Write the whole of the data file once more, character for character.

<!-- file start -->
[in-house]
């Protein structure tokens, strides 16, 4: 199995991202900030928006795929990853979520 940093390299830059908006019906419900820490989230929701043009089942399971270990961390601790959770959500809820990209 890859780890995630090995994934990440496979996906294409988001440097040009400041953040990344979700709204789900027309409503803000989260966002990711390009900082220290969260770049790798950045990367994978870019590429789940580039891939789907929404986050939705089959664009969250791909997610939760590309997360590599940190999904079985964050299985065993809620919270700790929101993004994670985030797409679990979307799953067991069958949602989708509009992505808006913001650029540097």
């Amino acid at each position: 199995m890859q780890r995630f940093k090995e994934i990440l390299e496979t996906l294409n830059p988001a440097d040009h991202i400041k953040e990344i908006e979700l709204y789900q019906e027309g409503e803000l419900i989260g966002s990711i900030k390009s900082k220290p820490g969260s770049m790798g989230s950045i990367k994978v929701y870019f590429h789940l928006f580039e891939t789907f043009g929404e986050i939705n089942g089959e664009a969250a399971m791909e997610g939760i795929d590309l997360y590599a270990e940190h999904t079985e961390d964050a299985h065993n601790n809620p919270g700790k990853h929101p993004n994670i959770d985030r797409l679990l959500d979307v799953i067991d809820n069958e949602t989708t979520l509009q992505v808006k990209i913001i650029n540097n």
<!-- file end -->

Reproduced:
[in-house]
């Protein structure tokens, strides 16, 4: 199995991202900030928006795929990853979520 940093390299830059908006019906419900820490989230929701043009089942399971270990961390601790959770959500809820990209 890859780890995630090995994934990440496979996906294409988001440097040009400041953040990344979700709204789900027309409503803000989260966002990711390009900082220290969260770049790798950045990367994978870019590429789940580039891939789907929404986050939705089959664009969250791909997610939760590309997360590599940190999904079985964050299985065993809620919270700790929101993004994670985030797409679990979307799953067991069958949602989708509009992505808006913001650029540097």
């Amino acid at each position: 199995m890859q780890r995630f940093k090995e994934i990440l390299e496979t996906l294409n830059p988001a440097d040009h991202i400041k953040e990344i908006e979700l709204y789900q019906e027309g409503e803000l419900i989260g966002s990711i900030k390009s900082k220290p820490g969260s770049m790798g989230s950045i990367k994978v929701y870019f590429h789940l928006f580039e891939t789907f043009g929404e986050i939705n089942g089959e664009a969250a399971m791909e997610g939760i795929d590309l997360y590599a270990e940190h999904t079985e961390d964050a299985h065993n601790n809620p919270g700790k990853h929101p993004n994670i959770d985030r797409l679990l959500d979307v799953i067991d809820n069958e949602t989708t979520l509009q992505v808006k990209i913001i650029n540097n």